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Earth Eats: Real Food, Green Living

Is Soda Making Us Dumb?

A new study suggests high-fructose corn syrup is bad for brains as well as the rest of our bodies.

soda bottles

Photo: JonathanCohen (Flickr)

Still not interested in giving up your twice-daily soda habit? No worries. The research also found that omega-3 fatty acids serve to counteract the effects of HFCS.

Fructose, Fructose Everywhere

In spite of high-fructose corn syrup’s (HFCS) well-established links to health problems like obesity and diabetes, the average American consumes some 40 dry pounds of the artificial sweetener each year.

That’s largely because the stuff shows up in everything: in sodas, candy bars, Pop-Tarts and even some lunchmeats. HFCS’s ubiquity owes to federal farm subsidies, which make it a much cheaper ingredient than cane sugar for domestic food manufacturers concerned with whittling down the cost of production.

Bad For Body And Mind

But if the risks of fatty liver and cardiovascular distress aren’t enough to motivate you to seek out healthier alternatives, maybe the specter of neurological damage will be.

According to new research conducted on rats at UCLA and published in The Journal of Physiology, a consistent barrage of fructose can have deleterious effects on a range of cognitive faculties, including memory and learning.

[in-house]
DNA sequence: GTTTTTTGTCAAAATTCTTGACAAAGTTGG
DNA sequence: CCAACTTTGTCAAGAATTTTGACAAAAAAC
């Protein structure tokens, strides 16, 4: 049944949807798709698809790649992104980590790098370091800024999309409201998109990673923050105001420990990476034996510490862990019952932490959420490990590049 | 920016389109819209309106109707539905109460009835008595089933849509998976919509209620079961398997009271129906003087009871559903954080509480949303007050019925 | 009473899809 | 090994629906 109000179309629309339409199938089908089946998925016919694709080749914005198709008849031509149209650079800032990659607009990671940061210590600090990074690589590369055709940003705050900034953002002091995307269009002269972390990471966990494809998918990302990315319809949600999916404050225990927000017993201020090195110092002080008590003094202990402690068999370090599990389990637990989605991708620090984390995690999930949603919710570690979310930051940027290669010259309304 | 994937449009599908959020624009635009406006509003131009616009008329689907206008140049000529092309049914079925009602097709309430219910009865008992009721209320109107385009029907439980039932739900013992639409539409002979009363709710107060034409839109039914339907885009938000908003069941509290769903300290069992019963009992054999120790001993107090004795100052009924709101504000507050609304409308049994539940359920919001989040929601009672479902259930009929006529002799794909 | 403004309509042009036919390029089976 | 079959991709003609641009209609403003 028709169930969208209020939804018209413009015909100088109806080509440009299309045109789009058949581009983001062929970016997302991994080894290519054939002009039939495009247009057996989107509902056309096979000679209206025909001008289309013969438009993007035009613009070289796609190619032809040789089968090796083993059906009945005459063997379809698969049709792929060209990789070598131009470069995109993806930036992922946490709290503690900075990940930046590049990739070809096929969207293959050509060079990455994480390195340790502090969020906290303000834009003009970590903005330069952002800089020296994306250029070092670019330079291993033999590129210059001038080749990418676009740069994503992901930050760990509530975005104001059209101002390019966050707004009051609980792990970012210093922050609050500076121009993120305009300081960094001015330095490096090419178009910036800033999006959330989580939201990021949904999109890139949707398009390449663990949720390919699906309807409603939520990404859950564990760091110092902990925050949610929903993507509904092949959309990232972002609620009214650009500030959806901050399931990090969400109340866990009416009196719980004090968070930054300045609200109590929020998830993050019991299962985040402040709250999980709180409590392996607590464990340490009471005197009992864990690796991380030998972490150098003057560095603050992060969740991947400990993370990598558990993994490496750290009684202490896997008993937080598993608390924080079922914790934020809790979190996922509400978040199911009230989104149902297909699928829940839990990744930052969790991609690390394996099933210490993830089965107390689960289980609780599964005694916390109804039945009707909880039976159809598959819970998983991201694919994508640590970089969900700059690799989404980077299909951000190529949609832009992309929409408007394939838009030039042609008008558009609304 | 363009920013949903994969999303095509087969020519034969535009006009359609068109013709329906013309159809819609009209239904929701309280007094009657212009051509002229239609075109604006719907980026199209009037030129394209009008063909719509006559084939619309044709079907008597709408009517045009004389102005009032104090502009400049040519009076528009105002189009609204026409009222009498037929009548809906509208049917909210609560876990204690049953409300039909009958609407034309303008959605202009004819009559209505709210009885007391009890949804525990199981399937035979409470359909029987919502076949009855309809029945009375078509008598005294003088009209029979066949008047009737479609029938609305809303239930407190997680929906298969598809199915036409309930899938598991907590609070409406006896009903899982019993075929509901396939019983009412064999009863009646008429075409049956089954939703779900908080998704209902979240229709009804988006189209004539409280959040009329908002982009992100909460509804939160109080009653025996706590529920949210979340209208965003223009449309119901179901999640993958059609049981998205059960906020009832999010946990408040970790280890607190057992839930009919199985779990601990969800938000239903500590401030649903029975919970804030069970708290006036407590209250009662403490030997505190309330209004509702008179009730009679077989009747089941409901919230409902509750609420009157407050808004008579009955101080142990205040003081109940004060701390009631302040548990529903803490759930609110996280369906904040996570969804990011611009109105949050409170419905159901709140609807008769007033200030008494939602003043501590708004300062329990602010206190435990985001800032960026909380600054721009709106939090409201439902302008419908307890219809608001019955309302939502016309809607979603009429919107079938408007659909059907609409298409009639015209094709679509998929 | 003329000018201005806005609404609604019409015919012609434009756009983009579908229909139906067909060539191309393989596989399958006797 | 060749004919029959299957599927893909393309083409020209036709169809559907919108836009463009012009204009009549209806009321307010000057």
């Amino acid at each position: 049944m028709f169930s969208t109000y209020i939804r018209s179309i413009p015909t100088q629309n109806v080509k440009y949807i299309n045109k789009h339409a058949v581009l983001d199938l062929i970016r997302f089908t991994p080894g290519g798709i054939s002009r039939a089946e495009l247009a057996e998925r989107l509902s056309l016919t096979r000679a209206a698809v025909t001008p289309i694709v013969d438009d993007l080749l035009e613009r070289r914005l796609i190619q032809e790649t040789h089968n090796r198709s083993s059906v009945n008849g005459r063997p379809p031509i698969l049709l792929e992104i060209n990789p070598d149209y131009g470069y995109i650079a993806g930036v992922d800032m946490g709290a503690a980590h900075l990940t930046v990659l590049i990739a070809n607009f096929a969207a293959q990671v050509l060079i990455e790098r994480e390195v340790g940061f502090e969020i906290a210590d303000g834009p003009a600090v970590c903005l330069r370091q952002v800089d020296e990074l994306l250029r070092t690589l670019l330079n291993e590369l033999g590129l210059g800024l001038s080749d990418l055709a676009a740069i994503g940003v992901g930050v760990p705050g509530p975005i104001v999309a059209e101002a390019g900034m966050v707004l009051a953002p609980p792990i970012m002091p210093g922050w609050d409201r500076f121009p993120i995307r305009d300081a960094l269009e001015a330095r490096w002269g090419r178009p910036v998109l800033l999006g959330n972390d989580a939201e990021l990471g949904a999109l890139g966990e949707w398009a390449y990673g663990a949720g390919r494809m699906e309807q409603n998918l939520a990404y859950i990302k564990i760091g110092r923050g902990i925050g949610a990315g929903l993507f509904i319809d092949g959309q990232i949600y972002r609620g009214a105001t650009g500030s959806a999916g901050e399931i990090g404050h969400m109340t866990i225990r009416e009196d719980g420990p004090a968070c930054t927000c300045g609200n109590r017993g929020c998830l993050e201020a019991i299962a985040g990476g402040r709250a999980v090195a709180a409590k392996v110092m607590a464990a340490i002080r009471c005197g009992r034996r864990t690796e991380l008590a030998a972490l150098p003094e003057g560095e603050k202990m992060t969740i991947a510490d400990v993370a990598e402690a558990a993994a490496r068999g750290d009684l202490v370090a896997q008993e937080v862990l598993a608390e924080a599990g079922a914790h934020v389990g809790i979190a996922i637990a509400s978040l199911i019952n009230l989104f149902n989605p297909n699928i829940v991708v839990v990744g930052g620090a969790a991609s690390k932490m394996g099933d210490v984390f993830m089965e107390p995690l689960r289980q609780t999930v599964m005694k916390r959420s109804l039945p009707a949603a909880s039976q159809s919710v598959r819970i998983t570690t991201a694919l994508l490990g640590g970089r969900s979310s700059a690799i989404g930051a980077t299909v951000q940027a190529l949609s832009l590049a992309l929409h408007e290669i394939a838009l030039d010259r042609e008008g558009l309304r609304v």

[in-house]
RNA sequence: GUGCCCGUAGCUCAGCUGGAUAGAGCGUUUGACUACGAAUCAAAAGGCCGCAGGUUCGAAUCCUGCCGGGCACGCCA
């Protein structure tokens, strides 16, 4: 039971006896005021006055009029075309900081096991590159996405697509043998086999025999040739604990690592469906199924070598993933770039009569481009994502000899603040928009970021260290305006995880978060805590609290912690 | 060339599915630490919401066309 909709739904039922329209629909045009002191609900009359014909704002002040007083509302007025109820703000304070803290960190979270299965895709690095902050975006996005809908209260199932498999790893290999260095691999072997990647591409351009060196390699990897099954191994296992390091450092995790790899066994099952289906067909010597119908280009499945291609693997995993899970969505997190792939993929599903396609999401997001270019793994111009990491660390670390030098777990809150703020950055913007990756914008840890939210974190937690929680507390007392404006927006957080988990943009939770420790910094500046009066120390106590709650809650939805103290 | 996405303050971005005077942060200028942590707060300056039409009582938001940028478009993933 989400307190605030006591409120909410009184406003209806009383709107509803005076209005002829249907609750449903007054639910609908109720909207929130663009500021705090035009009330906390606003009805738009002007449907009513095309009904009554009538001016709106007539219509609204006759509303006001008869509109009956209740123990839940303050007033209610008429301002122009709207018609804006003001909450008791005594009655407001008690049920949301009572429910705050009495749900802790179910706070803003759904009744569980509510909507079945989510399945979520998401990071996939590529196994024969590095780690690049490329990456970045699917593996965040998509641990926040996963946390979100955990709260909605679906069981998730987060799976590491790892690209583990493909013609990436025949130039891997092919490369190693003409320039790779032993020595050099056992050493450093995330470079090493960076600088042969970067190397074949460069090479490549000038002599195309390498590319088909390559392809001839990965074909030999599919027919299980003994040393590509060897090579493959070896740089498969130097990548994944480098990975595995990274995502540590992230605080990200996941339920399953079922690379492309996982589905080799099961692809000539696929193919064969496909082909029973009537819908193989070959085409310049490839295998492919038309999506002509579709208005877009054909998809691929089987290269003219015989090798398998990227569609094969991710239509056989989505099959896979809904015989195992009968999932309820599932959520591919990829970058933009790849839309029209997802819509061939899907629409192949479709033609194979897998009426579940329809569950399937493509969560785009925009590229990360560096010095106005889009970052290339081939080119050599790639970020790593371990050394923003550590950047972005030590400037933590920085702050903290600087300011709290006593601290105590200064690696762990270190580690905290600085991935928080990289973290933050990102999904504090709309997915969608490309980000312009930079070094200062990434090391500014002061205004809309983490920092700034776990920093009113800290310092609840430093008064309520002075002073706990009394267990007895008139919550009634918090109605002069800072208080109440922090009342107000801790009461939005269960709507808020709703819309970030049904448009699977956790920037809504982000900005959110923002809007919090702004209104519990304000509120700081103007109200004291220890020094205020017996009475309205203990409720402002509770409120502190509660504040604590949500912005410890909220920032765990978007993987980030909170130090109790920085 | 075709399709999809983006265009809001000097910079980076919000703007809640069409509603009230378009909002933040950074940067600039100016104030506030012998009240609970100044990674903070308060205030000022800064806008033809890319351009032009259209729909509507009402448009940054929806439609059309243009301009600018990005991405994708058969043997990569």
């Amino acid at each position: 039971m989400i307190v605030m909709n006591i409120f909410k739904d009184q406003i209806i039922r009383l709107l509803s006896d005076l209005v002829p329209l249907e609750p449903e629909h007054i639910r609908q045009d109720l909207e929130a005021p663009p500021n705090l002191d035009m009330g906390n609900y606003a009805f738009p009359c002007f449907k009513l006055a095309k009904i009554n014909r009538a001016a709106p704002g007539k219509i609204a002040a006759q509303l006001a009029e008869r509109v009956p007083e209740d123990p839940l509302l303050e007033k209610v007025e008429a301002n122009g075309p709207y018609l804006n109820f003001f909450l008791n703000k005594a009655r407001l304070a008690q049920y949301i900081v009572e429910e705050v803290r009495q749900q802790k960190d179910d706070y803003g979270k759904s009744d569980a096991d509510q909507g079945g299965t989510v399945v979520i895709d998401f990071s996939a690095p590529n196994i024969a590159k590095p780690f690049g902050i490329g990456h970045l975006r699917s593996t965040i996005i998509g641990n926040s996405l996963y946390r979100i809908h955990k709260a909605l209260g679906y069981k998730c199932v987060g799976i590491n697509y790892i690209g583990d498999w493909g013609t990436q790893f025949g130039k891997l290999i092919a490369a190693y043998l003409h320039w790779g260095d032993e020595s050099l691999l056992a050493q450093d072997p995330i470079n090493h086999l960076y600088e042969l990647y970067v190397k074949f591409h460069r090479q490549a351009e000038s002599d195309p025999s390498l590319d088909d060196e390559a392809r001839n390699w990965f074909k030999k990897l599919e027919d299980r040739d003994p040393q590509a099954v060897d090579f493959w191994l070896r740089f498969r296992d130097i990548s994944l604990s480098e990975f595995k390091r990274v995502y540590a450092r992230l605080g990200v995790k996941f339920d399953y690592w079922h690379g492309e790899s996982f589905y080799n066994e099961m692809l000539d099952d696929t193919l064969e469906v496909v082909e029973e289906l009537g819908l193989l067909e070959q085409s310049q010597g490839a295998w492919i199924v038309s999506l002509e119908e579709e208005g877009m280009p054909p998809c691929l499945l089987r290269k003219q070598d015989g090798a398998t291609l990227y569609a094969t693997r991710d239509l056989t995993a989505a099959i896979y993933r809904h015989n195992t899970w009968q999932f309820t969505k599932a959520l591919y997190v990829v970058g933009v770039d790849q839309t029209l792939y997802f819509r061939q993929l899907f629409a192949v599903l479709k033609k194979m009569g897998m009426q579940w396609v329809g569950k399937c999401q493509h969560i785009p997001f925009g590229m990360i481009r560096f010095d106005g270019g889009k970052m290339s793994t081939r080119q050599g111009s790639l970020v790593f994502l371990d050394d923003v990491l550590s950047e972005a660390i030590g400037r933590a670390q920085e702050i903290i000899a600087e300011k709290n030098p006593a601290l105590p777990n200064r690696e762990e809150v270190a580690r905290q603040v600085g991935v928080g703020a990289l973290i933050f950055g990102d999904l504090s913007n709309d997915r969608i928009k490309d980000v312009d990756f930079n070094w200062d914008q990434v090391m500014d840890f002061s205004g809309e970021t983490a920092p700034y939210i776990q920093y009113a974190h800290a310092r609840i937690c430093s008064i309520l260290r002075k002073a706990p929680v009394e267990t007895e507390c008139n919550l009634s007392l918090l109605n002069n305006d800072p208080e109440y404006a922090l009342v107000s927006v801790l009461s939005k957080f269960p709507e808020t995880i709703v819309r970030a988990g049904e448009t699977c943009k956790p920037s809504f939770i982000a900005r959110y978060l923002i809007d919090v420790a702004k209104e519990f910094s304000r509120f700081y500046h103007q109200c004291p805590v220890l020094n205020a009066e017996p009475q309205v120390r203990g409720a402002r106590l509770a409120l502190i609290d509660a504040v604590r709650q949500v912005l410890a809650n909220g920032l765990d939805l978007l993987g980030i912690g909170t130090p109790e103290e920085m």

In other words, too much processed sugars might very well make your wit a little bit dim.


To avoid HFCS’s dulling effects, Fernando Gomez-Pinilla, one of the study’s authors, recommends fresh fruit over Kool-Aid and mass-produced desserts.

His research has also found that omega-3 fatty acids serve to counteract HFCS, so you might want to up your flaxseed intake, too.

Read More:

  • ‘Metabolic syndrome’ in the brain: deficiency in omega-3 fatty acid exacerbates dysfunctions in insulin receptor signaling and cognition (Journal of Physiology)
  • Sugar makes you stupid: Study shows high-fructose diet sabotages learning, memory (
  • The decline and fall of high-fructose corn syrup (Slate)
Ben Alford

Ben Alford works in Indiana Public Media's online dimension and holds an M.A. from Indiana University Bloomington's History and Philosophy of Science department. When not vegetating in front of a computer screen or geeking out over a good book, he can found outside exploring.

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